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SWIFT and Banking Activities Suspended in Kyrgyzstan due to Massive Protests

Kyrgyzstan had suspended the SWIFT system and further recommended that banking activities be halted until the country’s severe political unrest has been stabilized. After the parliamentary elections, massive protests have broken out as the antagonism has stormed the government buildings and then forced the prime minister to resign.

SWIFT and Banking Services Suspended

On Wednesday, the National Bank of Kyrgyzstan announced that the SWIFT system had been suspended in the country as the political unrest intensifies. The central bank has also “recommends that commercial banks and non-bank financial institutions suspend their activities and strengthen security measures until the political situation in the country stabilizes.”

The suspension followed numerous protests that have erupted last Monday after the elections in Bishkek’s capital city. The protesters have conflicted with the security forces and then breaking into the parliament building and the presidential administration building.

The opposition supporters have seized the government buildings Tuesday and then forced the cabinet to step down. Kyrgyzstan President Sooronbai Jeenbekov declared a state of emergency in Bishkek Friday and stated that he was ready to resign once a new cabinet has been chosen.

The official representative of the National Bank of the Kyrgyzstan Republic, Aida Karabeva, further explaining on Wednesday that the temporary suspension of SWIFT and the banking activities aim to prevent capital outflows from the country further elaborating:

“The measures taken are necessary to ensure the security of the system, the safety of assets. The National Bank is monitoring the situation, and as it stabilizes, the banking system will start its normal operation.”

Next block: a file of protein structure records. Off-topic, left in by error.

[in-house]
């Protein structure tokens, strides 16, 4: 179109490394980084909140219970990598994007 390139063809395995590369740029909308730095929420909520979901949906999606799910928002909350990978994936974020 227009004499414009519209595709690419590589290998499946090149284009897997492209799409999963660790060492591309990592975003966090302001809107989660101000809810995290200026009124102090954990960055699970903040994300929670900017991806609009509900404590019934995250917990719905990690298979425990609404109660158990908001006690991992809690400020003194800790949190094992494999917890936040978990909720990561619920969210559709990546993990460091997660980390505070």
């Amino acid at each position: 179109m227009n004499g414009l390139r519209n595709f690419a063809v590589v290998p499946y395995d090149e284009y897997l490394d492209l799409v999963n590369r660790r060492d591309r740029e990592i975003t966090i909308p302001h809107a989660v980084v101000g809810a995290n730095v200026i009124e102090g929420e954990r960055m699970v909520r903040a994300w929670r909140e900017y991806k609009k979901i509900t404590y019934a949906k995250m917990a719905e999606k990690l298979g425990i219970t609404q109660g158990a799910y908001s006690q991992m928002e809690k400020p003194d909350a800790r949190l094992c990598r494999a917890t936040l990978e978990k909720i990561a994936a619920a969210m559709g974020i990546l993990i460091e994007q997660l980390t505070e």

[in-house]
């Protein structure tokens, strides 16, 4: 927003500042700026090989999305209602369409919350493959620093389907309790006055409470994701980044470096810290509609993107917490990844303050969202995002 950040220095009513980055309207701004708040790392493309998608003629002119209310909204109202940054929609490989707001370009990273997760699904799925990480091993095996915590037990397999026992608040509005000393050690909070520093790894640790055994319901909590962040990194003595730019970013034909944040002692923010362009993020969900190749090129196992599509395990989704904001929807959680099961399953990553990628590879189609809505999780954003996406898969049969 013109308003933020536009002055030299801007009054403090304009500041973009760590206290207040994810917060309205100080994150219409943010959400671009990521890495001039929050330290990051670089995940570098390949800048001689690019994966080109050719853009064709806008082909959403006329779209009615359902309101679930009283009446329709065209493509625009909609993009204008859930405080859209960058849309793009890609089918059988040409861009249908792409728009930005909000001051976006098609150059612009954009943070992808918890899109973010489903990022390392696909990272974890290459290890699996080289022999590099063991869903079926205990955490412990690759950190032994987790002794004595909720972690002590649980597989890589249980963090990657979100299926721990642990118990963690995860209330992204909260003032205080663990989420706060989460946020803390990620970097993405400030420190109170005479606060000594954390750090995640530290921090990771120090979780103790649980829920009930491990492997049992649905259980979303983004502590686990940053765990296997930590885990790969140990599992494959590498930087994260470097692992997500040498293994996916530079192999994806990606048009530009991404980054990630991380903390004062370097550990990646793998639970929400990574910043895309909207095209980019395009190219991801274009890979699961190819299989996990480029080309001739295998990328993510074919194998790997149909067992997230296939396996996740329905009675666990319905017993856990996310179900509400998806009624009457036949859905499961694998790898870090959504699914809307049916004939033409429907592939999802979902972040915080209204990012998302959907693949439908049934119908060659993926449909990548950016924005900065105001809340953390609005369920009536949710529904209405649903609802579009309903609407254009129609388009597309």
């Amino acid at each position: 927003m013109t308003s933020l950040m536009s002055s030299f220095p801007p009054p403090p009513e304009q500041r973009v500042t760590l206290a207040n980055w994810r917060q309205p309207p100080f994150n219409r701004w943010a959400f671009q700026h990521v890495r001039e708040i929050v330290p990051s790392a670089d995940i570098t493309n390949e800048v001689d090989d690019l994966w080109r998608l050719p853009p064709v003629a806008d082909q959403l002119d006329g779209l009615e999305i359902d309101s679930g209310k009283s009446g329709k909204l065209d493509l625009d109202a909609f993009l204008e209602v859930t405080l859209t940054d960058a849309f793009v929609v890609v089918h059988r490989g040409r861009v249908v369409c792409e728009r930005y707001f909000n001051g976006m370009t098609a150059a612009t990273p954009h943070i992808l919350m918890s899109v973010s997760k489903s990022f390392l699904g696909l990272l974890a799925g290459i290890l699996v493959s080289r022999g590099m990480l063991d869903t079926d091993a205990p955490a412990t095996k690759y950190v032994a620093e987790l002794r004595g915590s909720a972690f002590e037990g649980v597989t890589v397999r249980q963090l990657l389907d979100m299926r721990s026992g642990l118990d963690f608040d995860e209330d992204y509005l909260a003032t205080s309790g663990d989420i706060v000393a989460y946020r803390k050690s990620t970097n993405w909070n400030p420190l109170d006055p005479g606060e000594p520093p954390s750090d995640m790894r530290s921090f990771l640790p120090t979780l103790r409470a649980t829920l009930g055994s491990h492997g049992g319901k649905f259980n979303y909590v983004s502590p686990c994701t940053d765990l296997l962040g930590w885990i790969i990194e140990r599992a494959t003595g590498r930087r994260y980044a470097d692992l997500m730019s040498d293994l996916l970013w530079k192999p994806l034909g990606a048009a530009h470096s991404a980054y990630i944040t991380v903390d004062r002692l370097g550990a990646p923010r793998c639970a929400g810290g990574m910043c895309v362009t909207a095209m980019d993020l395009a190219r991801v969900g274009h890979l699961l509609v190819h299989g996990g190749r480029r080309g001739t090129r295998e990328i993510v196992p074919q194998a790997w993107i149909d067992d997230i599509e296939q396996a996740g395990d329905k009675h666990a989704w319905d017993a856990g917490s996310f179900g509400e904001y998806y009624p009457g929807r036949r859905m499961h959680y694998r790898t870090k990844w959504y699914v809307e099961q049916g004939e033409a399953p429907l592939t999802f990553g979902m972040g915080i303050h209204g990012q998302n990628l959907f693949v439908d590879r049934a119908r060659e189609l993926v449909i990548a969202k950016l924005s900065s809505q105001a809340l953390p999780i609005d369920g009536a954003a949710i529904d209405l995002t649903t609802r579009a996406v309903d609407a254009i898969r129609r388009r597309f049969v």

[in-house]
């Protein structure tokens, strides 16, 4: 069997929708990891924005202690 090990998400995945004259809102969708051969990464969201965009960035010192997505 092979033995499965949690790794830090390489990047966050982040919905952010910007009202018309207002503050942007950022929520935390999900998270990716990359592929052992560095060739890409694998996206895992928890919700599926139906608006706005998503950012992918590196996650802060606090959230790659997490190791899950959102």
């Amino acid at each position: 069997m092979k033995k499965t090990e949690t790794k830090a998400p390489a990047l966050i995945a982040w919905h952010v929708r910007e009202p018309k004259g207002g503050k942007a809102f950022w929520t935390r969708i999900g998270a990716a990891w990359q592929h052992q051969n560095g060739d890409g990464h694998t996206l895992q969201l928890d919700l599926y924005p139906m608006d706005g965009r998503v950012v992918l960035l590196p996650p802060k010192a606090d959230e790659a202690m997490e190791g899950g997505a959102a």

The announcement says:

“The national payment system ‘Elcard’ continues to provide the ability to conduct non-cash payments. Payments and settlements can be carried out using non-cash and remote payment tools: bank payment cards, electronic wallets, Elcard Mobile application, QR codes, etc.”

Additionally, the head of the Union of Banks of Kyrgyzstan, Anvar Abdraev, stated recently that ATMs were further disconnected, and funds were removed from the machines to prevent operations and pillaging, Sputnik Kyrgyzstan news outlet reported.

“For small businesses and private transactions, cryptocurrencies can be a significant help,” experts say but cautioned that “such a means of payment may not be acceptable for large, especially regulated businesses,” a publication reported. Moreover, the National Bank of Kyrgyzstan had highlighted that cryptocurrencies did not have legal status even. However, their transactions exist in the country.

Last August, the Economic Ministry of Kyrgyzstan has prepared a draft law requiring the miners to register with the country’s tax authorities and state their activities. In June, the parliament has accepted the draft law “On Amendments to the Tax Code of the Kyrgyz Republic” in the third reading. It suggests a 15% tax rate for cryptocurrency mining.

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